Bangalore, Oct 8: In a land where the guns 'fire' for 'peace', a ray of hope is seen in a teenaged girl who wants back her right to go to school.
Malala Yousafzai, the 15-year old girl from Pakistan, braving the Taliban bullets for education is now keeping the latter very busy. With fresh threats from the Taliban, the girl takes it on her stride saying,"my struggle for education for women is creating stirs and I am happy for that. Things will change in due course."
"I am not here to speak against the Taliban. I am here to speak up for the rights of every child," was how she started her inspiring speech at the UN (her first public appearance, after a long recovery from the bullet wound in her head). And the words that tumbled out following this seemed to have been an epic containing the most intimate feelings of a woman who are denied the basic rights to life and education.
Belonging to afamily, which promotes education (her father being a teacher, a poet and a school owner), it was nothing unusual how this young girl's revolutionary ideas attained their full-bloom.
No wonder, she is now the proud owner of 23 awards, that include prestigeous ones too like the National Youth Peace Prize and the nomination for the Nobel Peace Prize 2014.
As she said,"they thought that the bullets would silence us, but they failed," her voice is heard and the point noted. However, she still has a long way to go till she achieves her dream of a free society for women in Pakistan.
In Hague, Netherlands
Pakistani teenager Malala Yousafzai, who was shot and injured by the Taliban for advocating girls' education, poses for photographers after being awarded the International Children's Peace Prize 2013 during a ceremony in the Hall of Knights in The Hague, Netherlands.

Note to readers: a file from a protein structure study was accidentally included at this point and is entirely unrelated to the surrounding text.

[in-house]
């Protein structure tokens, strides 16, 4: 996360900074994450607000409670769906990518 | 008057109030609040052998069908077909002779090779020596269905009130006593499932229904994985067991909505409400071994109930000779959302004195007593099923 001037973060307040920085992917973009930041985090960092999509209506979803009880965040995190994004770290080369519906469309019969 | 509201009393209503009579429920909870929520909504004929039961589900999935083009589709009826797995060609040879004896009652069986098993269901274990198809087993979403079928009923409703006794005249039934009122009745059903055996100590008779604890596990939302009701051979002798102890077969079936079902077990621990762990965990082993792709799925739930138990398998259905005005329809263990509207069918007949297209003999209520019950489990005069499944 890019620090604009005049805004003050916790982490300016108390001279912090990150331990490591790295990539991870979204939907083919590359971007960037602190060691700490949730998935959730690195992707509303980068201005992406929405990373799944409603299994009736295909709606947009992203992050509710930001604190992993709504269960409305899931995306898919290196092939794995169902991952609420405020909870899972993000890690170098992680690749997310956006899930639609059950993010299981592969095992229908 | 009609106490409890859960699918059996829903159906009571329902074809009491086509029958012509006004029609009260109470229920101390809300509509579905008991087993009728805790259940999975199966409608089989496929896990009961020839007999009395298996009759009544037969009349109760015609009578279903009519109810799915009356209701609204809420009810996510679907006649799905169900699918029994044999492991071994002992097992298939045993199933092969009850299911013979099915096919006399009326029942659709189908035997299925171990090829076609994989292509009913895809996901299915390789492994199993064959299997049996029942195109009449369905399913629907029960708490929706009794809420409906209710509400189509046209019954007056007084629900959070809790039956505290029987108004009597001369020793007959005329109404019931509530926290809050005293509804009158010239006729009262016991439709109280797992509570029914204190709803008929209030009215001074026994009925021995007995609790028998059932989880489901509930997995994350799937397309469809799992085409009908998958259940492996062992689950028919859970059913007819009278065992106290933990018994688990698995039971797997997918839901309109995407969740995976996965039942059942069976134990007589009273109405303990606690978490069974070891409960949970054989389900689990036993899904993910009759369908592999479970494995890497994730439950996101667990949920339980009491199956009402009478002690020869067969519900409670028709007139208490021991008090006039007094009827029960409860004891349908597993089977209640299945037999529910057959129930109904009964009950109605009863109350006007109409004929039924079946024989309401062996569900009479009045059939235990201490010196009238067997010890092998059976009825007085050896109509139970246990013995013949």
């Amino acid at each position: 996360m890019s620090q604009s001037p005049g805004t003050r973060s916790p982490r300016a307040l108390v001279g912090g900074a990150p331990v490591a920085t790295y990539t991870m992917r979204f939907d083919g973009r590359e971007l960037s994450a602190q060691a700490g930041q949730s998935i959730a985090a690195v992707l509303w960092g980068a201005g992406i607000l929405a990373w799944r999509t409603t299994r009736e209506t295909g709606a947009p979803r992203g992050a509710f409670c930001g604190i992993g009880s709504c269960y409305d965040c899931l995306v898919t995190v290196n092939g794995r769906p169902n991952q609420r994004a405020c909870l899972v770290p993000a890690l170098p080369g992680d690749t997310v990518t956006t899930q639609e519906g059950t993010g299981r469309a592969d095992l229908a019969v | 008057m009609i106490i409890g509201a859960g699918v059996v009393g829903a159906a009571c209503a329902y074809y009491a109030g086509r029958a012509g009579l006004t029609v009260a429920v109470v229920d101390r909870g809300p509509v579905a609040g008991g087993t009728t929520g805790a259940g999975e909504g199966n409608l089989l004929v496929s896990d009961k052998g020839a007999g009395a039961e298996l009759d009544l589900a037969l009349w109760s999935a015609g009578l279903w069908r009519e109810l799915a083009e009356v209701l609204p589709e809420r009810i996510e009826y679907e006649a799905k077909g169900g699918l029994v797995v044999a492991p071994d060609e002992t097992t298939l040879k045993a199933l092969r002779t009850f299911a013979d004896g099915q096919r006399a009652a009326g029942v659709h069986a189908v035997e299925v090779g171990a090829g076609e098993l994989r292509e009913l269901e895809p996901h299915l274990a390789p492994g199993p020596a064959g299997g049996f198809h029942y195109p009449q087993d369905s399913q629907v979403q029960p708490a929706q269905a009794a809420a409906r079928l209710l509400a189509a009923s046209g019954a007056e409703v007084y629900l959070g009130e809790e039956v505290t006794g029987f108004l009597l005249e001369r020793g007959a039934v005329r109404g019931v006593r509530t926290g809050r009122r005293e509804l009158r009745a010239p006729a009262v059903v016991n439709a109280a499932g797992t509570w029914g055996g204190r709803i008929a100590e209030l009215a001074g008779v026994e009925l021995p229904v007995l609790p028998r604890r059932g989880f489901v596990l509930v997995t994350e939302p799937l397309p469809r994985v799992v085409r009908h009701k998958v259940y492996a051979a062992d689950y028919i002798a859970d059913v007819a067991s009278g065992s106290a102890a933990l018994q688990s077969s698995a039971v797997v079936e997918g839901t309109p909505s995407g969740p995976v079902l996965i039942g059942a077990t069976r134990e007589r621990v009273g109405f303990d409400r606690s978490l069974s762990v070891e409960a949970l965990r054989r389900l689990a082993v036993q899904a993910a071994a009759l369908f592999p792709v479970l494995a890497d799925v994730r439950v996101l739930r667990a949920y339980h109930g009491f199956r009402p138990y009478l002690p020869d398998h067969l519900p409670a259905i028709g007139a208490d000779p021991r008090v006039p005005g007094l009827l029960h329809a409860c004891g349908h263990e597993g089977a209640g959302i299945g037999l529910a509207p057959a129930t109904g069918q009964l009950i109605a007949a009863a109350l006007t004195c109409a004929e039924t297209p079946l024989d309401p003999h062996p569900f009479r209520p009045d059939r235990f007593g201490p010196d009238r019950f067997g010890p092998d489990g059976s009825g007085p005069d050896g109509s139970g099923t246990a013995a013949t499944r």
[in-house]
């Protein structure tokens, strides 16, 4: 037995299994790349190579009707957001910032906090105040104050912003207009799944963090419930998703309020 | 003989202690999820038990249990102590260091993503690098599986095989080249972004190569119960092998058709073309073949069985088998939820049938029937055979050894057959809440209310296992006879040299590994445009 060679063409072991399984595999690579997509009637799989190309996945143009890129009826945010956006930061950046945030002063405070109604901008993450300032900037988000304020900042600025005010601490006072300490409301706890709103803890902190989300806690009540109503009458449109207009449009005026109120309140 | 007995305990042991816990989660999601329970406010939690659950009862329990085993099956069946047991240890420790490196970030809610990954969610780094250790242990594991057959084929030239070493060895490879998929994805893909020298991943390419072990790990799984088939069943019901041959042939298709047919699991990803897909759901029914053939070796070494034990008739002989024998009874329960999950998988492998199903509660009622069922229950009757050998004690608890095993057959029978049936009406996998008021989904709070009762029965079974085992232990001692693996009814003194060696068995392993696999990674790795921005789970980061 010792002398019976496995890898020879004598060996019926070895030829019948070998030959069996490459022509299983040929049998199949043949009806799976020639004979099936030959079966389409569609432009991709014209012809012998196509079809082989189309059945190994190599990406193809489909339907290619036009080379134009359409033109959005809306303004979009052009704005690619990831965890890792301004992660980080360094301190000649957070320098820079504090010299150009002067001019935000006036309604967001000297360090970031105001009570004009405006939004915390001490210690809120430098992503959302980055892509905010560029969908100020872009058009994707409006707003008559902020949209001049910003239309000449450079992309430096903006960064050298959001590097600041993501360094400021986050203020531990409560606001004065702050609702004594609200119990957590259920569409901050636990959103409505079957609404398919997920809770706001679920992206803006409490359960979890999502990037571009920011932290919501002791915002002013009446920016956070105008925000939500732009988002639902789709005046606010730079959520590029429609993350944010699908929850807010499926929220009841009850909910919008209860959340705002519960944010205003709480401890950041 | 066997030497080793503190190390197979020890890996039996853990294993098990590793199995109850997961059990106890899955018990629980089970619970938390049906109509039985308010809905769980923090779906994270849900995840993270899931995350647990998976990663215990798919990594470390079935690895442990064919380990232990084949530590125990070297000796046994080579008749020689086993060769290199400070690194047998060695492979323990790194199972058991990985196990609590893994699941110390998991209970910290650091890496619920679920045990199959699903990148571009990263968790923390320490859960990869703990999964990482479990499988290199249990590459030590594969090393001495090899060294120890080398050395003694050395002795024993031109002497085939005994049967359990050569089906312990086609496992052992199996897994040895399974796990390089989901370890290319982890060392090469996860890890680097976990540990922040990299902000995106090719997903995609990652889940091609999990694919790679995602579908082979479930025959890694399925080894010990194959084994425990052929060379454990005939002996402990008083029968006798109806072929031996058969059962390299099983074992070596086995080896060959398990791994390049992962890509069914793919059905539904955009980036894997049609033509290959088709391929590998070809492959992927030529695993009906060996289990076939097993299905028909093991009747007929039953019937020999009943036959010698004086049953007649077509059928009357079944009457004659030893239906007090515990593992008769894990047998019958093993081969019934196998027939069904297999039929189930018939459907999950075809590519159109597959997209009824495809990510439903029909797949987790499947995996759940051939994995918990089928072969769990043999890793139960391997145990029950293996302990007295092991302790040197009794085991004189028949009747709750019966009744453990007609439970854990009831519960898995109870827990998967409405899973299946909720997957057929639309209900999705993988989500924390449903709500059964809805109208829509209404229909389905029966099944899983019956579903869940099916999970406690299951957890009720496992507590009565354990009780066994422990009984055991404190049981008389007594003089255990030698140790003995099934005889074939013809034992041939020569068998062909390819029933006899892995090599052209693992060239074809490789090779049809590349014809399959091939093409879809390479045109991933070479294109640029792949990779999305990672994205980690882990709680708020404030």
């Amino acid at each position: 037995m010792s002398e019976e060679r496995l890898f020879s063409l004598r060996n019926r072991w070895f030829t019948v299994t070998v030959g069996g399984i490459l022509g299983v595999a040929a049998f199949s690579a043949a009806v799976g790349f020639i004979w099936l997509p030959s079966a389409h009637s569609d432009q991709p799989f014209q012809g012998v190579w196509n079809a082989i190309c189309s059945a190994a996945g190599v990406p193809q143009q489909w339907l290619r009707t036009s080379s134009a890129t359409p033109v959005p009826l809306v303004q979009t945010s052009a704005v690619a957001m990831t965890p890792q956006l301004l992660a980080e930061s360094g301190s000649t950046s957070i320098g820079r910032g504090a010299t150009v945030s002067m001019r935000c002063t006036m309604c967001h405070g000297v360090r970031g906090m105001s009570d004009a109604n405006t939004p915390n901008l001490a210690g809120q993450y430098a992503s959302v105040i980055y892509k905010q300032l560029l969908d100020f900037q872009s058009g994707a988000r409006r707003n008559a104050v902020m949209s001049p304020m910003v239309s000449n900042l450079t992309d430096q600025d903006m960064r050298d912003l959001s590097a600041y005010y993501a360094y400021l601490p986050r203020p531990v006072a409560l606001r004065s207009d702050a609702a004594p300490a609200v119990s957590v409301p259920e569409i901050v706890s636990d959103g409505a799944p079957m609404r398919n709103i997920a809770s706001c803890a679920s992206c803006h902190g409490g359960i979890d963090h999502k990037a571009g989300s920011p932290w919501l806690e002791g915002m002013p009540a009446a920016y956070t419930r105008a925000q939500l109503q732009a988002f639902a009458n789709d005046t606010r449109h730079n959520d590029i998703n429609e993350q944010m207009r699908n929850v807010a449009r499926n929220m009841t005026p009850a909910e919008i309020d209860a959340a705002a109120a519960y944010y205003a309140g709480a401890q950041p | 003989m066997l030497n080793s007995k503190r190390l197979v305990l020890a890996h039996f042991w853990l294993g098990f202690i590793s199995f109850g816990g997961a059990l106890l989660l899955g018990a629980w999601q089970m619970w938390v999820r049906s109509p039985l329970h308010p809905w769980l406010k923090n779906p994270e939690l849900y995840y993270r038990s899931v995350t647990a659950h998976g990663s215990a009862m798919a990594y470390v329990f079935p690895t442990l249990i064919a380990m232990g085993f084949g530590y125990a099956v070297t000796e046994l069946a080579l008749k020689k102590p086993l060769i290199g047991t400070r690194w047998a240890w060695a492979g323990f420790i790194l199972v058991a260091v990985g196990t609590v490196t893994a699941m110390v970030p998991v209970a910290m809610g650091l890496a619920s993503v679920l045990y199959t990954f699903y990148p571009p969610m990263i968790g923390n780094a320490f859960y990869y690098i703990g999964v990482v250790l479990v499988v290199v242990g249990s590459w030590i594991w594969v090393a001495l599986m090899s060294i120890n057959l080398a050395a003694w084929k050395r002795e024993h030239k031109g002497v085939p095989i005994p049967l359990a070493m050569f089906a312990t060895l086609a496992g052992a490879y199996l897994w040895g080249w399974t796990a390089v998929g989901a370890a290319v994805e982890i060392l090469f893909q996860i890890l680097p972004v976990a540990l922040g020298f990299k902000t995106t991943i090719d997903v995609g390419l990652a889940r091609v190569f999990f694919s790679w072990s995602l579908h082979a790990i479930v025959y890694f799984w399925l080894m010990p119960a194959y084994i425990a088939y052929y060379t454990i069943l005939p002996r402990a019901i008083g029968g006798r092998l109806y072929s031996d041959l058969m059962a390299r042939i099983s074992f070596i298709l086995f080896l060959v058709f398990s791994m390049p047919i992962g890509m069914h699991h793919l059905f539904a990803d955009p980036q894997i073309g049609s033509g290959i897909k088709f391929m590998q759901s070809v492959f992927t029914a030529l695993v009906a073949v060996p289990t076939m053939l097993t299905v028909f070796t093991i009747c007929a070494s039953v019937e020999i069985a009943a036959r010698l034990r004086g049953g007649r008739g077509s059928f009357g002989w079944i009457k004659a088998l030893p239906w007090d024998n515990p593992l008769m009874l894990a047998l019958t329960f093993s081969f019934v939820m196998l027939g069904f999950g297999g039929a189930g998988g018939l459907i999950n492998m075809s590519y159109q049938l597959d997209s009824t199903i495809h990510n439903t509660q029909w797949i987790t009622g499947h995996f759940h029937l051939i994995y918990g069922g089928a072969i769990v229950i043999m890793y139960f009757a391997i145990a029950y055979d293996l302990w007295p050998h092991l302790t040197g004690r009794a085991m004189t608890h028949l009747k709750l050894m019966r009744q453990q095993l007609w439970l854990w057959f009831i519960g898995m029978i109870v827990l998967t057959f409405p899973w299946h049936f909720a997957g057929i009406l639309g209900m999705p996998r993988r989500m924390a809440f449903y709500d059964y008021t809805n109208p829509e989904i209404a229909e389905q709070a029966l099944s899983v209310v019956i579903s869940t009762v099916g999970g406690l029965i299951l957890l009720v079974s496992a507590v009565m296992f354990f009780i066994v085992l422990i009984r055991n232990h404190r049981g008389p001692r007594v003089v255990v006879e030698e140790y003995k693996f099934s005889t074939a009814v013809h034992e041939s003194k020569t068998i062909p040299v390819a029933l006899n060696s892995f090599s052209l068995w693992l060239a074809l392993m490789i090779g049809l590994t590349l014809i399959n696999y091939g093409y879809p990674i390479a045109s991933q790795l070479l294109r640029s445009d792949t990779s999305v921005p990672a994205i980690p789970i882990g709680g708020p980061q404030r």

presents a Mirror Pride of Britain Teenager of Courage Award to Malala Yousafzai, a Pakistani schoolgirl who was shot by the Taliban for going to school.
Malala Yousafzai, left, is presented with the 2013 Peter J. Gomes Humanitarian Award by Director of the Harvard Foundation and Professor of Neurology at Harvard Medical School Dr. S. Allen Counter, right, at Harvard University Friday, Sept. 27, 2013, on the school's campus in Cambridge, Mass. The Pakistani teenager, an advocate for education for girls, survived a Taliban assassination attempt last year on her way home from school.
In New York
Malala Yousafzai, the Pakistani teenager shot by the Taliban for promoting education for girls, is given Leadership in Civil Society award by Queen Rania of Jordan at the Clinton Global Initiative's Citizen Awards Dinner.
In The Hague, Netherlands
Pakistani teenager Malala Yousafzai, right, who was shot and injured by the Taliban for advocating girls' education, is awarded the International Children's Peace Prize 2013 by 2011 Nobel Peace Prize winner Tawakkol Karman of Yemen, left, during a ceremony in the Hall of Knights in The Hague, Netherlands.
Malala Yousafzai officially opens the Library of Birmingham in Birmingham England Tuesday Sept. 3, 2013. The teenager who was shot in the head in Pakistan after campaigning for girls' right to education opened the new 188 million pounds (US$290 million) library which contains around a million books.